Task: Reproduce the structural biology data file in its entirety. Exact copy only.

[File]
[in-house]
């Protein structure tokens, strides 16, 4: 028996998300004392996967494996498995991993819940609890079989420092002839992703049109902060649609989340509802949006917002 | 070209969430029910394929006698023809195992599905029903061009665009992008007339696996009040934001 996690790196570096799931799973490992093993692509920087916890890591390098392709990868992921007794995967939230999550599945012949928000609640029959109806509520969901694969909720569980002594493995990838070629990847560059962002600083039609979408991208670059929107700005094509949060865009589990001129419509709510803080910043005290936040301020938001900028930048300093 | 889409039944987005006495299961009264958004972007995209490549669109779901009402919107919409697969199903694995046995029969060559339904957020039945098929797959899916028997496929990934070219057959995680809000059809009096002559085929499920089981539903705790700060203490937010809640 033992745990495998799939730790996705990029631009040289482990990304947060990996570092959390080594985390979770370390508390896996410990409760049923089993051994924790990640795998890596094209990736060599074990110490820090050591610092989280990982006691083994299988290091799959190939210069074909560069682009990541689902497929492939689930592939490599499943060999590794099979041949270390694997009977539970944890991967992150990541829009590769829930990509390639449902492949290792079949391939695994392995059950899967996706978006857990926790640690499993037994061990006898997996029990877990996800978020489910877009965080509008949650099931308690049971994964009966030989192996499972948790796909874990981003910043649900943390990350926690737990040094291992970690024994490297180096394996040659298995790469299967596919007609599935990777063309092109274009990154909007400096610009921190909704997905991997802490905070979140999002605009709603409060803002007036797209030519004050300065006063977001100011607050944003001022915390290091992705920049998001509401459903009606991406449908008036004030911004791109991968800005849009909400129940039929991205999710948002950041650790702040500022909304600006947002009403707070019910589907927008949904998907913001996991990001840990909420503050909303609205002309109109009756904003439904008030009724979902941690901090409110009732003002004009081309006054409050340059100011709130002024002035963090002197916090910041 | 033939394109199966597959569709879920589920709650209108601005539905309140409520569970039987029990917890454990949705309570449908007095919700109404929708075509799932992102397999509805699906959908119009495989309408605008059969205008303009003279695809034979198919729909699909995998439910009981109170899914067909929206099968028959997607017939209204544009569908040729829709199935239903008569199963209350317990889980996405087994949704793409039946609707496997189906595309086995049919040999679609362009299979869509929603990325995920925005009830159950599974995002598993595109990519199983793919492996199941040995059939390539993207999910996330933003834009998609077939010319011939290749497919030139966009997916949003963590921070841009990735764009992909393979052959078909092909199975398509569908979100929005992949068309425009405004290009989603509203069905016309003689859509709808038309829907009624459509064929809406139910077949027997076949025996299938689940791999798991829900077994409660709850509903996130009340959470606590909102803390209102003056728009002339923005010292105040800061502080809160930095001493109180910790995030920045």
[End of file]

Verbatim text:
[in-house]
């Protein structure tokens, strides 16, 4: 028996998300004392996967494996498995991993819940609890079989420092002839992703049109902060649609989340509802949006917002 | 070209969430029910394929006698023809195992599905029903061009665009992008007339696996009040934001 996690790196570096799931799973490992093993692509920087916890890591390098392709990868992921007794995967939230999550599945012949928000609640029959109806509520969901694969909720569980002594493995990838070629990847560059962002600083039609979408991208670059929107700005094509949060865009589990001129419509709510803080910043005290936040301020938001900028930048300093 | 889409039944987005006495299961009264958004972007995209490549669109779901009402919107919409697969199903694995046995029969060559339904957020039945098929797959899916028997496929990934070219057959995680809000059809009096002559085929499920089981539903705790700060203490937010809640 033992745990495998799939730790996705990029631009040289482990990304947060990996570092959390080594985390979770370390508390896996410990409760049923089993051994924790990640795998890596094209990736060599074990110490820090050591610092989280990982006691083994299988290091799959190939210069074909560069682009990541689902497929492939689930592939490599499943060999590794099979041949270390694997009977539970944890991967992150990541829009590769829930990509390639449902492949290792079949391939695994392995059950899967996706978006857990926790640690499993037994061990006898997996029990877990996800978020489910877009965080509008949650099931308690049971994964009966030989192996499972948790796909874990981003910043649900943390990350926690737990040094291992970690024994490297180096394996040659298995790469299967596919007609599935990777063309092109274009990154909007400096610009921190909704997905991997802490905070979140999002605009709603409060803002007036797209030519004050300065006063977001100011607050944003001022915390290091992705920049998001509401459903009606991406449908008036004030911004791109991968800005849009909400129940039929991205999710948002950041650790702040500022909304600006947002009403707070019910589907927008949904998907913001996991990001840990909420503050909303609205002309109109009756904003439904008030009724979902941690901090409110009732003002004009081309006054409050340059100011709130002024002035963090002197916090910041 | 033939394109199966597959569709879920589920709650209108601005539905309140409520569970039987029990917890454990949705309570449908007095919700109404929708075509799932992102397999509805699906959908119009495989309408605008059969205008303009003279695809034979198919729909699909995998439910009981109170899914067909929206099968028959997607017939209204544009569908040729829709199935239903008569199963209350317990889980996405087994949704793409039946609707496997189906595309086995049919040999679609362009299979869509929603990325995920925005009830159950599974995002598993595109990519199983793919492996199941040995059939390539993207999910996330933003834009998609077939010319011939290749497919030139966009997916949003963590921070841009990735764009992909393979052959078909092909199975398509569908979100929005992949068309425009405004290009989603509203069905016309003689859509709808038309829907009624459509064929809406139910077949027997076949025996299938689940791999798991829900077994409660709850509903996130009340959470606590909102803390209102003056728009002339923005010292105040800061502080809160930095001493109180910790995030920045």